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Watts Lab News

Two new papers led by Ben Vernasco

We have two new papers out on the migratory biology of pine siskins, both led by Ben Vernasco.

Vernasco, B. J. & Watts, H. E. 2022. Telomere length predicts timing and intensity of migratory behaviour in a nomadic songbird. Biology Letters 18: 20220176.

Vernasco, B. J., Cornelius, J. M. & Watts, H E. 2022. Social information use in migratory decision-making depends upon conspecific state. Behavioral Ecology and Sociobiology 76: 130.

Recruiting graduate student for Fall 2021

MS/PhD position in Biology at Washington State University

Drs. Heather Watts and Dick Gomulkiewicz in the School of Biological Sciences at Washington State University are looking to recruit and co-advise a graduate student for a collaborative, interdisciplinary research project. This could be an MS or PhD position. We seek a student who is interested in developing theory using modeling to address major conceptual questions related to the ecology and evolution of migration, the timing of annual schedules, and/or the use of environmental cues in behavioral decision making. This student would have considerable freedom to pursue research questions of their choice under the umbrella of broad research themes in our labs. (For more information: and Providing excellent training and mentoring for graduate students in a supportive and inclusive environment that values diversity is a priority for us.

We have already had success providing joint training and mentoring for this type of project. It is helpful if students have some previous experience with quantitative methods and/or programming, but this is not necessary. More important is being curious and eager to learn modeling and quantitative skills to pose and solve interesting biological problems. The type of project(s) that this student could pursue also have the advantage of being less disrupted by COVID-19-related research restrictions. Depending on COVID-19 restrictions, there may be opportunities for the student to also gain experience in empirical research approaches used in the Watts Lab (this would be most likely for a PhD student).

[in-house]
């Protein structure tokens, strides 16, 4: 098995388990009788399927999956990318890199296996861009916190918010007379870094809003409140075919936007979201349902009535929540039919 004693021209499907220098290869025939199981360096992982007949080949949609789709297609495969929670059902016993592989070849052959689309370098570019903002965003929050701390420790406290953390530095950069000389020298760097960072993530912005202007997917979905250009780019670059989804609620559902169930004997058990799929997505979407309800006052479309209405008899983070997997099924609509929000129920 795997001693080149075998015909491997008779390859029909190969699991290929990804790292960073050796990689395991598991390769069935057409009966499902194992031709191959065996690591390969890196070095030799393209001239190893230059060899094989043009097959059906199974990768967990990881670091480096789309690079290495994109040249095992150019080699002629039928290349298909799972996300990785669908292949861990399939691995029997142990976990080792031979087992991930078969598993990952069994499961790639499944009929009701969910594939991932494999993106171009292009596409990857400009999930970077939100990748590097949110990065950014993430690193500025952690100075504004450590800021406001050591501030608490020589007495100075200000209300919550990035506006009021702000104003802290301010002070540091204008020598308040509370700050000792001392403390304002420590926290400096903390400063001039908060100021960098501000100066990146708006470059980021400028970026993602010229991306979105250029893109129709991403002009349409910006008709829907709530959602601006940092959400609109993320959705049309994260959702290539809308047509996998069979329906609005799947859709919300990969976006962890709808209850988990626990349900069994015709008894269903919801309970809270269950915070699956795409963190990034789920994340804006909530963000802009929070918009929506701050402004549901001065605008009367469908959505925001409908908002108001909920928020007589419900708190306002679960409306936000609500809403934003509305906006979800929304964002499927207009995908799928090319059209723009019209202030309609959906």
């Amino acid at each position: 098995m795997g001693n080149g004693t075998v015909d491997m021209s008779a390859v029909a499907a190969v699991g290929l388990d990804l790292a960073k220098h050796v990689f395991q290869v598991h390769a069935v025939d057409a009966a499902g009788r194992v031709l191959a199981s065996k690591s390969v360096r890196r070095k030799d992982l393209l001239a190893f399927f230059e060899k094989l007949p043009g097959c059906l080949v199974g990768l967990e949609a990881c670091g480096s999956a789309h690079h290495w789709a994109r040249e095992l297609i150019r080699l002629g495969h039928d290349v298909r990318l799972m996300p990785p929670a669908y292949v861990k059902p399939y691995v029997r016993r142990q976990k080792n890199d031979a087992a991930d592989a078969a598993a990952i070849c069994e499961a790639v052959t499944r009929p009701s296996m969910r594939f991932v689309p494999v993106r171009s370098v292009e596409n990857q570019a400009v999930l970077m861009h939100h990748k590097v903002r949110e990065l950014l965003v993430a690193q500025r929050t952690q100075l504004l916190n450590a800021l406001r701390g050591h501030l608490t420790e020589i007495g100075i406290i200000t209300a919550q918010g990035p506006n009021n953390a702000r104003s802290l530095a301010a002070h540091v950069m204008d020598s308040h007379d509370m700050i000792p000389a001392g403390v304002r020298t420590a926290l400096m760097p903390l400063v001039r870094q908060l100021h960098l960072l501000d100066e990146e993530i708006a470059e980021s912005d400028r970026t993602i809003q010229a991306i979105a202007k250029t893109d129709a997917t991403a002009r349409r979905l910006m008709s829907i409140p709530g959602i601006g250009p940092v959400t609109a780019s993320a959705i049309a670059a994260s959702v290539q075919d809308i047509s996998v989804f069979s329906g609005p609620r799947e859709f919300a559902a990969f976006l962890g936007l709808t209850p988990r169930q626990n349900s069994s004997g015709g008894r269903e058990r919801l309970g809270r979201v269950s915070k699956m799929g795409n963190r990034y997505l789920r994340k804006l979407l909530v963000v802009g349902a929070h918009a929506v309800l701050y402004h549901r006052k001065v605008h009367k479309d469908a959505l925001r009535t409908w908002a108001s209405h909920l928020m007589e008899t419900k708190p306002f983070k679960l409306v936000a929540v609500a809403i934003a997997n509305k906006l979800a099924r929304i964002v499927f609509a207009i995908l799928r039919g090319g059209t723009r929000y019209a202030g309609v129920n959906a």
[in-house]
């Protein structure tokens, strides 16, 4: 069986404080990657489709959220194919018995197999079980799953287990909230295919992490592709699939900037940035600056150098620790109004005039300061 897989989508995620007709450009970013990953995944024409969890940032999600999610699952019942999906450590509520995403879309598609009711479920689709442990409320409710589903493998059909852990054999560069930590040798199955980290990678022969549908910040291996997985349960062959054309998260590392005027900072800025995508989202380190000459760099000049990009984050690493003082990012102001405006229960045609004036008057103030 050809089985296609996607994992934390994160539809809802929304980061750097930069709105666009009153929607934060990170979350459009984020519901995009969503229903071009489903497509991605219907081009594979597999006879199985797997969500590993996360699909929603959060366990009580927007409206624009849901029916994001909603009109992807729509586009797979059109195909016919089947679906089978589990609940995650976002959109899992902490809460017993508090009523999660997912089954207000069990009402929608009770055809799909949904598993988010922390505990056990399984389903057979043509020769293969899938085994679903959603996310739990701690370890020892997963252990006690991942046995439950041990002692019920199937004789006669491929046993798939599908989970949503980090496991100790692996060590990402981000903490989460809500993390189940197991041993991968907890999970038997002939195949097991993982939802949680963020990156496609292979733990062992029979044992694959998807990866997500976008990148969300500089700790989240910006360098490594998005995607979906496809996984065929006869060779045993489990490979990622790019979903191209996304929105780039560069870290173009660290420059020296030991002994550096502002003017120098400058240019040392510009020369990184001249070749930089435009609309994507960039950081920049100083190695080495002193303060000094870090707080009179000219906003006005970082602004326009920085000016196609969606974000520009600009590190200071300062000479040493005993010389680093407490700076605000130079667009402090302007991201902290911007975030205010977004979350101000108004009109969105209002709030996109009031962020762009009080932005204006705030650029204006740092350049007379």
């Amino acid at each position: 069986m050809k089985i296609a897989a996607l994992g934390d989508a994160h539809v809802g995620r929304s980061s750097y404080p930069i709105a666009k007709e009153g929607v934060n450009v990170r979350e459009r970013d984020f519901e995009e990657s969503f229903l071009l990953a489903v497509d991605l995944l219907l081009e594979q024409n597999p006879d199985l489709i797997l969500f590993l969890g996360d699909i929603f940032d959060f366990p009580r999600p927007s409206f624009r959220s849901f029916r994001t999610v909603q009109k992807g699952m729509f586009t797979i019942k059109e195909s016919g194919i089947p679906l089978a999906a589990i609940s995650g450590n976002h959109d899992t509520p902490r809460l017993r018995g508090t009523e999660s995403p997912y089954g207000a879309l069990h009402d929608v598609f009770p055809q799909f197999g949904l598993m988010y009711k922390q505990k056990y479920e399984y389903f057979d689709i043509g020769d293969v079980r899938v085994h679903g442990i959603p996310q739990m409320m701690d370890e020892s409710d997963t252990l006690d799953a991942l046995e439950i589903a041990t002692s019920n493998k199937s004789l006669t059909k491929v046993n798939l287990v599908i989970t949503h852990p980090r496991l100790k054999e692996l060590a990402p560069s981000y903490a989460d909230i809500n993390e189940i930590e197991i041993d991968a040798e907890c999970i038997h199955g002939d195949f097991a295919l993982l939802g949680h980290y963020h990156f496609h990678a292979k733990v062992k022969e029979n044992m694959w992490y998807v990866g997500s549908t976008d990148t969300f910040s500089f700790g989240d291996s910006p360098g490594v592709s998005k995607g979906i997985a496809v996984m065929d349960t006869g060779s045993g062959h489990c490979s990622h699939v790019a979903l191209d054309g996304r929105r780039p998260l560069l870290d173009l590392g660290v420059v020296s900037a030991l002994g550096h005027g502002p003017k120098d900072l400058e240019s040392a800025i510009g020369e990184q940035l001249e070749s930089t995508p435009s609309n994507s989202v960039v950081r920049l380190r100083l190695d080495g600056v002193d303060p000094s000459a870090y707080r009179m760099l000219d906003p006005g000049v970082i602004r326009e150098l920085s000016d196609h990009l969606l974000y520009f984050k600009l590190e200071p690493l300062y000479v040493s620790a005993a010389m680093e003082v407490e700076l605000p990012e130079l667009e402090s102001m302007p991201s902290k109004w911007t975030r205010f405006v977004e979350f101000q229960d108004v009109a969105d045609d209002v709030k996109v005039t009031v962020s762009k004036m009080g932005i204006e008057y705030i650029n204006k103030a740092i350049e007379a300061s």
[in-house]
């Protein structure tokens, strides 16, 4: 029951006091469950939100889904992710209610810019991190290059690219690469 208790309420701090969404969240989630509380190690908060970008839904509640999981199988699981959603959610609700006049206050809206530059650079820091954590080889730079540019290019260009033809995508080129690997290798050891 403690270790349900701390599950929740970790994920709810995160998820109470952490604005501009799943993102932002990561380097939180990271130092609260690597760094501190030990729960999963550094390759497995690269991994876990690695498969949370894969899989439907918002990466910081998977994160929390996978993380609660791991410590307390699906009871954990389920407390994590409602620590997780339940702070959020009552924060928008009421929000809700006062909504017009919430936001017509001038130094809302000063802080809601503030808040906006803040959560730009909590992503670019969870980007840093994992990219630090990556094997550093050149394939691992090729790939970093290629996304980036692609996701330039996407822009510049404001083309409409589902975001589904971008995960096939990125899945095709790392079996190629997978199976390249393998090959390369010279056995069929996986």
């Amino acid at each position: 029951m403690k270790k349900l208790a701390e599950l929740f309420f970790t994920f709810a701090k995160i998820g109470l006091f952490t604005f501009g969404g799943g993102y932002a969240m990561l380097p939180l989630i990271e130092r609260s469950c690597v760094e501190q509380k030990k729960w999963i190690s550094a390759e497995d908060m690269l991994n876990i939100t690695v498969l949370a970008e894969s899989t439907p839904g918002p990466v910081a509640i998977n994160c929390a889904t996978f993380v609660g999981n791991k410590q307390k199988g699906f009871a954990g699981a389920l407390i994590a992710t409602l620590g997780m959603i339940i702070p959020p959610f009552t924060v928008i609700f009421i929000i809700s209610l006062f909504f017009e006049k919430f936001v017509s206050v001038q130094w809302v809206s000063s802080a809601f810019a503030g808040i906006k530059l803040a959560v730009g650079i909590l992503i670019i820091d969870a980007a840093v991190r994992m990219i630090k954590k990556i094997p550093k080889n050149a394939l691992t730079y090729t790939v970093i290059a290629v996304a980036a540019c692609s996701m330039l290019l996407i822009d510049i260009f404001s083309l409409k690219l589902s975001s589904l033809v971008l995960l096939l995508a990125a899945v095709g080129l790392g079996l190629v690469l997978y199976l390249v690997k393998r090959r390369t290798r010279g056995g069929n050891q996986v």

The School of Biological Sciences includes a collaborative and supportive group of researchers with strengths in integrative organismal biology, evolution, and ecology ( Stipend support (including tuition waiver and health insurance) is guaranteed for admitted graduate students through teaching assistantships (see for more details). We are based at the WSU campus in Pullman, WA. Pullman and neighboring Moscow, ID (home to the University of Idaho) make up a community with all of the benefits of two land-grant universities in a small-town setting. The surrounding area offers a variety of outdoor activities.

The deadline for applications to the Graduate School is January 10th (the Biology graduate program does not require GRE scores). Interested applicants should contact Heather (heather[dot]watts[at]wsu[dot]edu) and Dick (gomulki[at]wsu[dot]edu) in advance of the deadline (we suggest you send one email and include both of us on it). Please include in your email a description of your research interests and any experience, as well as a curriculum vitae.  We look forward to hearing from you.

Congratulations Jon!

Congratulations to Jon on completing is MS degree! We are very excited that Jon will be starting a PhD program this fall in the Population Biology Graduate Group at UC Davis working with Dr. Kate Laskowski. But, we will miss having him in the lab.

Welcome Ben and Kevin

We are excited to have two new members join the lab this fall. Ben Vernasco has joined the lab as a postdoc and Kevin Jones has joined as a PhD student.

New papers on temperature and timing of breeding in house finches

We’ve had a couple of recent papers examining how temperature influences the timing of breeding in house finches:

Effects of temperature on the timing of breeding and molt transitions in house finches in the Journal of Experimental Biology

Temperature-correlated shifts in the timing of egg laying in House Finches Haemorhous mexicanus in Ibis

You can find summaries of these studies here (British Ornithological Union blog), here (Cornell Lab of Ornithology NestWatch blog), and here (WSU news).